Decoding David Milliband's article
Andrew Pierce in the telegraph has an excellent piece on how what David Milliband wrote in the Guardian compares with what he really meant.
You can read the full article at:
He wrote: "The odds are against us no question. But I still believe we can win the next election."
He means: "We are doomed under Brown as no modern leader has recovered from such poor poll ratings. But they can prevail if they change leader."
He wrote: "We must be more humble about our shortcomings but more compelling about our achievements."
He means: "We have to stop taking the credit for the economic boom of the last decade while blaming the global slowdown for the sharp economic downturn."
He wrote: "With hindsight, we should have got on with reforming the NHS sooner."
He means: "It's Brown's fault because as Chancellor he opposed the creation of foundation hospitals and resisted the introduction of more private sector providers within the NHS."
He wrote: "We needed better planning for how to win the peace in Iraq not just the war."
He means: "Blame Jack Straw, a potential leadership rival, who was Foreign Secretary when Iraq was invaded and failed to develop with the US a post-Saddam strategy."
He wrote: "I disagreed with Margaret Thatcher, but at least it was clear what she stood for. She stood uncomfortably within the Conservative Party because she was a radical, not a conservative."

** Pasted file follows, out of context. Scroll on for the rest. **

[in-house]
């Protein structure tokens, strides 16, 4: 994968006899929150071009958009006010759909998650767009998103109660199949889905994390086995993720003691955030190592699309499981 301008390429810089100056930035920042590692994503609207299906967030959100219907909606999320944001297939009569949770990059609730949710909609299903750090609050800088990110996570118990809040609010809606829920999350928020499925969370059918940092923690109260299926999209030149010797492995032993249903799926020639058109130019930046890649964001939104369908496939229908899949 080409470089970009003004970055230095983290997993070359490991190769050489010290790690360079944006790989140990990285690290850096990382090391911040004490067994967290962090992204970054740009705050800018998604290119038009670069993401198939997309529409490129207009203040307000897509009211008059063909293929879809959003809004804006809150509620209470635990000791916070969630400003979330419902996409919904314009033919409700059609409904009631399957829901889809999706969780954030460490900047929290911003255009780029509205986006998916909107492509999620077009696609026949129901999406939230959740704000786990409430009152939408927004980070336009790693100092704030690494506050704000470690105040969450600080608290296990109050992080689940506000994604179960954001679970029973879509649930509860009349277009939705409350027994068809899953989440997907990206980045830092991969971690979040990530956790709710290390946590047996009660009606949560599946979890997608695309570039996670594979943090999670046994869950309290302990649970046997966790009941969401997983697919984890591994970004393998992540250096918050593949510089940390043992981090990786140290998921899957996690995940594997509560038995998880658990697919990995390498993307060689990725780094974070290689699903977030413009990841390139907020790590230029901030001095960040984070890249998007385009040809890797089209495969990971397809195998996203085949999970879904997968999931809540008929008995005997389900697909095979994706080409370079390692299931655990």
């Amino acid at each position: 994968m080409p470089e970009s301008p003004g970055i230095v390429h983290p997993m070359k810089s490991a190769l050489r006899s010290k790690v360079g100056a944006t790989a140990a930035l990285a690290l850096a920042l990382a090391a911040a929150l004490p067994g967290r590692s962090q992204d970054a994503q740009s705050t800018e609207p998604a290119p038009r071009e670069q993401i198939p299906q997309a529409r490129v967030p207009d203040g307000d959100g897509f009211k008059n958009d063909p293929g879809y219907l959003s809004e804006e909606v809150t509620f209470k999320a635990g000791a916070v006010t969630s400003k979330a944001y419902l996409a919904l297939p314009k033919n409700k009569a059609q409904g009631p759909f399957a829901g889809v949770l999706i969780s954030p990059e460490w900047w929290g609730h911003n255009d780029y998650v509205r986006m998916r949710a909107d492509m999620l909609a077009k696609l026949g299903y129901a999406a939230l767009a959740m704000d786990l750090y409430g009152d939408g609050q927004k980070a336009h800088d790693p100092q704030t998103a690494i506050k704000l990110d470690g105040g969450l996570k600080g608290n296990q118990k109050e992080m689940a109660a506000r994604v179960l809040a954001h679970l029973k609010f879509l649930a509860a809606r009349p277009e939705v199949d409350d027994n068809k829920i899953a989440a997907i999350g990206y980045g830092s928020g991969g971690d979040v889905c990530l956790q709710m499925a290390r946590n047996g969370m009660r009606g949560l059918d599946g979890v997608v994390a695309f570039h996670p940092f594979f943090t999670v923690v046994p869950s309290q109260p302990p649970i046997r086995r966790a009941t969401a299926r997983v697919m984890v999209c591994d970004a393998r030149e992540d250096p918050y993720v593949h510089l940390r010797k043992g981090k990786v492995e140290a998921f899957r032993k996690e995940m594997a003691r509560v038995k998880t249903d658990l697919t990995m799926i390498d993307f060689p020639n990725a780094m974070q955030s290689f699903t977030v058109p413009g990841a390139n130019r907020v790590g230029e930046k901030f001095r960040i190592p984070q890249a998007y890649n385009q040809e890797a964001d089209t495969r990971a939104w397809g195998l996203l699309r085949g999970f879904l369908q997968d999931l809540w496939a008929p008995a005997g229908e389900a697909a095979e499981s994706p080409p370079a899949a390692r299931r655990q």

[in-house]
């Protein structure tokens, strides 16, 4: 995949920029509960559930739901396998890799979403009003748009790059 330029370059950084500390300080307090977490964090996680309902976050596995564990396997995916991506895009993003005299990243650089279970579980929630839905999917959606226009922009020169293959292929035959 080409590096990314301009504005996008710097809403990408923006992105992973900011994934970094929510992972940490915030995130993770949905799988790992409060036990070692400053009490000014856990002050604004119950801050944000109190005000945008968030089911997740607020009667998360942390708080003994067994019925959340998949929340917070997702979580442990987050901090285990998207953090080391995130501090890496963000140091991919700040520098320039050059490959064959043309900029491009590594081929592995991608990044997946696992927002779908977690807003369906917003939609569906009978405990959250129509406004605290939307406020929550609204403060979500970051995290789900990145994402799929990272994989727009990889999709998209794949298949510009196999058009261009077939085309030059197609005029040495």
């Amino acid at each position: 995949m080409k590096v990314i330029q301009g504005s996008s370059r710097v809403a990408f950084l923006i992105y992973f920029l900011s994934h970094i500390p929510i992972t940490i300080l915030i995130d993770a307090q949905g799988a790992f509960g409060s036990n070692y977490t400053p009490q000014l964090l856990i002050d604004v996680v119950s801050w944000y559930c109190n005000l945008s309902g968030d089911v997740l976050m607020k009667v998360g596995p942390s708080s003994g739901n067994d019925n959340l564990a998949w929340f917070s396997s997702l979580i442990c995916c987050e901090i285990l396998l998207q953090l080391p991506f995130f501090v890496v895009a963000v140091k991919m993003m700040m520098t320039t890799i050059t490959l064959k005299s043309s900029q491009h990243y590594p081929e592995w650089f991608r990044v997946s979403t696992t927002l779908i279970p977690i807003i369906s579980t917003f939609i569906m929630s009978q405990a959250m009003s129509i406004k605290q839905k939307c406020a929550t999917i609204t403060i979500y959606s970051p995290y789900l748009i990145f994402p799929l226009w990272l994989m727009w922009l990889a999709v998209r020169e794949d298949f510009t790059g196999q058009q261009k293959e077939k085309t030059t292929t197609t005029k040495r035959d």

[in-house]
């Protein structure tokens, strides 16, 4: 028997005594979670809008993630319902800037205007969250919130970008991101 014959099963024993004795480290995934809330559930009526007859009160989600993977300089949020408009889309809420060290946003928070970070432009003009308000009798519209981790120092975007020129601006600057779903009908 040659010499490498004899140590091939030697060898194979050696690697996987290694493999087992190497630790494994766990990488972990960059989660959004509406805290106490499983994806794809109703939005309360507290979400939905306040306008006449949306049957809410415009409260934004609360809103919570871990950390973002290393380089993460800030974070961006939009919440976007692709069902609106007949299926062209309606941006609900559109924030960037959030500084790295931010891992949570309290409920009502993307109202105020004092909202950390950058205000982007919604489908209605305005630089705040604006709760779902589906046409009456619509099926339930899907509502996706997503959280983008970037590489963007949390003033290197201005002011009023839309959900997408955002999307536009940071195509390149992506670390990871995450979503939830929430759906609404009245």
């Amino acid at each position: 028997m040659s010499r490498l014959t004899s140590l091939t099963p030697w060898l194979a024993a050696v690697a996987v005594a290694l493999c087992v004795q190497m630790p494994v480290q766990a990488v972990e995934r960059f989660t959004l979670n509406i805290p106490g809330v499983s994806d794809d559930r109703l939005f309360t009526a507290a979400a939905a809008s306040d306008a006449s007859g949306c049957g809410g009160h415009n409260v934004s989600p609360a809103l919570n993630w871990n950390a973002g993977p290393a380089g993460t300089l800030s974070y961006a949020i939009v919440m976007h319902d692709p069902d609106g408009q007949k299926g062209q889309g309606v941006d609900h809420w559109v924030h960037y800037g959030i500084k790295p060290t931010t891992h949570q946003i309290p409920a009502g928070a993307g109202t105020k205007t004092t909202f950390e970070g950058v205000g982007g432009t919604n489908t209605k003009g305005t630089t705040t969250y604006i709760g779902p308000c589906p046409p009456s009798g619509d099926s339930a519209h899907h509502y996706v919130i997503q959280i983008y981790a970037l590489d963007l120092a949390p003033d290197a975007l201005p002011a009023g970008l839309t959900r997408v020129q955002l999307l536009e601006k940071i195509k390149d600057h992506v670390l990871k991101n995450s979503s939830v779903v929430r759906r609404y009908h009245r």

He means: "We no longer know what we stand for under Brown who has never been a genuine reformer and is also a conservative."
He wrote: "He [David Cameron] may be likeable, and sometimes hard to disagree with, but he is empty."
He means: "Does that remind you of somebody? Tony Blair perhaps who still won three elections."
He wrote: "The economic challenge is new, too. People want protection from a downturn made in Wall Street."
He means: "Please ignore Northern Rock, and the other British banks that lent irresponsibly, because I am blaming fat cat American speculators to broaden my appeal to the left of the party."
He wrote: "We needed a clearer drive towards becoming a low-carbon, energy-efficient economy, not just to tackle climate change but to cut energy bills."
He means: "Brown has never showed any interest in green issues, which is a factor in the huge in crease in fuel bills, and politically he allowed David Cameron to make all the running."